Important vs Urgent
In my most recent blog, I looked at stress; why our minds and bodies are poorly adapted to deal with modern-day stress, and what we can do about it. I’d like to continue this theme by asking why so many of us feel as if we spend all our time reacting to crisis after crisis?
I suspect it’s because we struggle to see that urgent and important are different things. In fact, I may need to convince you they are.
An example of something urgent would be a phone call from a colleague or friend wanting a favour. It triggers your ‘urge’ to react (hence; urgent) and whilst it’s important to them, the consequences to you if you can’t help are not. They’re awkward; not life-changing.
Something important might be ensuring you have a periodic medical healthcheck. It’s not urgent; it’s not critical whether it happens next week, month or even year. But the outcome of never getting around to it may not just be life-changing, it could be life-limiting.
Some things of course are both important and urgent. Like when your healthcheck is due; and you’ve recently had some chest pain.
Put that way, there’s a difference. But why do we struggle to see it? It’s because we didn’t evolve to juggle long-term essentials with short-term niceties. If the tiger from last week’s blog jumped out, it was urgent and important. Humans lived in a world without distinction. There was no long term. When you live from season to season, driven by scarcity of food and a need for shelter – if a task needs doing, it needs doing now. So our brains evolved to rely on instinct. “If it feels urgent, then it’s important”.
That sort of mental short cut is what psychologists call a heuristic; it’s an in-built thought pattern we are totally unaware of. This is a problem to today’s complex multi-tasking humans; our default instinct makes urgent always feel important. We feel anxious, we get stressed. Then we get so overwhelmed we hit options paralysis.
Luckily, there is a way out. Imagine you had a fool-proof strategy to differentiate between urgent and important; a set of questions to categorise any problem, a framework of clear priorities. Welcome to the Eisenhower Principle. Yes, as in 5 Star General and US President.
“I have two kinds of problems: the urgent and the important. The urgent are not important, and the important are never urgent.”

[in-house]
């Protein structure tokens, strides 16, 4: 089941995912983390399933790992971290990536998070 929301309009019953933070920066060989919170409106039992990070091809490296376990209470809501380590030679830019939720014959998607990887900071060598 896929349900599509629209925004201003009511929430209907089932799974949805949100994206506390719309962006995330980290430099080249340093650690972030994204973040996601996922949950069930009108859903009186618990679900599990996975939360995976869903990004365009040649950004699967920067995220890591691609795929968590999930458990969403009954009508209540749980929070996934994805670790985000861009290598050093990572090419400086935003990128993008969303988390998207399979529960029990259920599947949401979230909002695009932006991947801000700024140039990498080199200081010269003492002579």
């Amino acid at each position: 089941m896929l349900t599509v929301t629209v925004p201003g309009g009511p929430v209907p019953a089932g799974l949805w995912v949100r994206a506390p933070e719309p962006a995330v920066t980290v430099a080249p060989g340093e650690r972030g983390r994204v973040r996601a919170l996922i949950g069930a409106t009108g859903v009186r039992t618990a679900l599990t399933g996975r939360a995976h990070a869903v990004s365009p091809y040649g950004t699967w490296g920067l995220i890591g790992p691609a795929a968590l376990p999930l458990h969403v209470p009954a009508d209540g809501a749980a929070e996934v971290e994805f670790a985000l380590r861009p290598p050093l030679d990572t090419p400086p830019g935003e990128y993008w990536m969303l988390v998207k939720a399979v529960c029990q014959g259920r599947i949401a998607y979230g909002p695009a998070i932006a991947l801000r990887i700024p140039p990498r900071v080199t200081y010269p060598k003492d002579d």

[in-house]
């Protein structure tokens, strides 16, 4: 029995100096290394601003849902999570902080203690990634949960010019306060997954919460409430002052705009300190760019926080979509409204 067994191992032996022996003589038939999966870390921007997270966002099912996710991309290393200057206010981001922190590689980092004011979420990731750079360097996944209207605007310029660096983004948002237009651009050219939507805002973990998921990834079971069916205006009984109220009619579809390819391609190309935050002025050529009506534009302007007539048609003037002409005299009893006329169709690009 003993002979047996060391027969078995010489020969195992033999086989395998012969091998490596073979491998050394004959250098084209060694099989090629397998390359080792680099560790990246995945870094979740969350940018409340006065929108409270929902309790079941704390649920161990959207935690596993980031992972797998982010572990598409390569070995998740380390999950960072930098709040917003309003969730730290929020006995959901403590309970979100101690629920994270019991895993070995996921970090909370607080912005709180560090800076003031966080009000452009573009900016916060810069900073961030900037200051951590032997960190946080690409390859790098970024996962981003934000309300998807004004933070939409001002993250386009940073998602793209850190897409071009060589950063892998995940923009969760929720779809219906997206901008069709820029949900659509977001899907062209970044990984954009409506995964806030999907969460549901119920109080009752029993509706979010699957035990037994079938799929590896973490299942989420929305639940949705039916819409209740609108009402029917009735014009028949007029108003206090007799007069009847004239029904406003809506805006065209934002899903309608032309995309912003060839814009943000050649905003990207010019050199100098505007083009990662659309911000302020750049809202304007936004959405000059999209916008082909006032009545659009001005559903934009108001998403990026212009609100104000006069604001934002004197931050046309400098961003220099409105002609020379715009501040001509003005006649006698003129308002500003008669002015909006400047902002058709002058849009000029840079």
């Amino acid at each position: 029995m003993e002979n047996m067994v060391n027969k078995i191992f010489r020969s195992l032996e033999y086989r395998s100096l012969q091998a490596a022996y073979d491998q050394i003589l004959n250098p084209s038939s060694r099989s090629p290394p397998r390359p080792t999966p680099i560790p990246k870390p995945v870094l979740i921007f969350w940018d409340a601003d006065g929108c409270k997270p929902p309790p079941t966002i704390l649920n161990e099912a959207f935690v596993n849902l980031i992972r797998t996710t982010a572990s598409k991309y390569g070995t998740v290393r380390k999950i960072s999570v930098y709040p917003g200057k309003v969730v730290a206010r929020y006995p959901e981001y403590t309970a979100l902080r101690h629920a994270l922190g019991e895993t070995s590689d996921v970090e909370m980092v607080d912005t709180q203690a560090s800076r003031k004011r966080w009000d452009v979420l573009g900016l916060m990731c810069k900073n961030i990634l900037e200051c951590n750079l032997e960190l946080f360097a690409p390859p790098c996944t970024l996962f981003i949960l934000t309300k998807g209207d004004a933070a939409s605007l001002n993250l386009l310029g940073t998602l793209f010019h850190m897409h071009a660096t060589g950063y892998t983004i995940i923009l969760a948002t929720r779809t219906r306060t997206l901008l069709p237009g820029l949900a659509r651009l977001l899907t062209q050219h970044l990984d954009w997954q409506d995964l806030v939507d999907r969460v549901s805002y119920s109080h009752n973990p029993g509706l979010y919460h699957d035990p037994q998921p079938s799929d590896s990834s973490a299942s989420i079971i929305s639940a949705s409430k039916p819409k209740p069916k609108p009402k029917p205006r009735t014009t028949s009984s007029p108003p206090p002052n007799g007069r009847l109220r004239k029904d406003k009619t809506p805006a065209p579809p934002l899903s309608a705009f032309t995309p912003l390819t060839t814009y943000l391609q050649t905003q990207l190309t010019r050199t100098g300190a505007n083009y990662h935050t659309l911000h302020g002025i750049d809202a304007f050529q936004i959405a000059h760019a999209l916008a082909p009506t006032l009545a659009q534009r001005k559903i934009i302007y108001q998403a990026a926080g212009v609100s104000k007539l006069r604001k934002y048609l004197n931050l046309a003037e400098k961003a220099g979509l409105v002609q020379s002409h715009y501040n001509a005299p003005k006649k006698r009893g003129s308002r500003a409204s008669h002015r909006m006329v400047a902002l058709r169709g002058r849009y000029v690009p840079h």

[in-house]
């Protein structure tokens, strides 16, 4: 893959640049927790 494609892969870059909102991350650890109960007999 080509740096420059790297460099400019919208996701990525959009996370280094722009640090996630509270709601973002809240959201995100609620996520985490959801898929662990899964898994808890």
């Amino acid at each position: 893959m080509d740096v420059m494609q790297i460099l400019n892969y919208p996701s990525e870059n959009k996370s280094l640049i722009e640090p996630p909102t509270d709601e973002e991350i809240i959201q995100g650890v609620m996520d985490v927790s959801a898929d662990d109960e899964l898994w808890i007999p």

Dwight D. Eisenhower not only said the above quote, he organised his workload, priorities and activity according to a matrix which now carries his name. There are now many variants of this; here’s mine:
A – IMPORTANT & URGENT
Crises, deadlines & problems
Require an immediate
B – IMPORTANT, NOT URGENT
Planning, strategy, goals
Set aside protected time
C – URGENT, NOT IMPORTANT
Interruptions, calls, meetings
Issues relating to other people’s priorities:
D – NOT URGENT OR IMPORTANT
Requests, distractions, trivia
Seriously, you need to ask?
A mistake many people make is thinking of this matrix as a time management tool. They see that Box C tasks are easy and quick; so they think it’s productive to clear their inbox, take calls and answer questions. Sadly, they are kidding themselves. Great leaders know productivity is not really about the efficiency of getting lots done; it’s mostly about the effectiveness of focusing on the right priorities.
Effective leaders focus on issues that are important, not just urgent. To do this, you must list all your activities, projects, and any other issue that occupies your time. Then, put each issue, activity or project into one of the four boxes, by asking the following questions:
Q1. Is it important?
Important activities are essential tasks with an outcome that supports long-term objectives, missions and goals. It stands to reason that if you haven’t thought about goals, then you can’t determine what’s important. For now, you have a short to-do list: before you can prioritise, set some goals. This blog may help.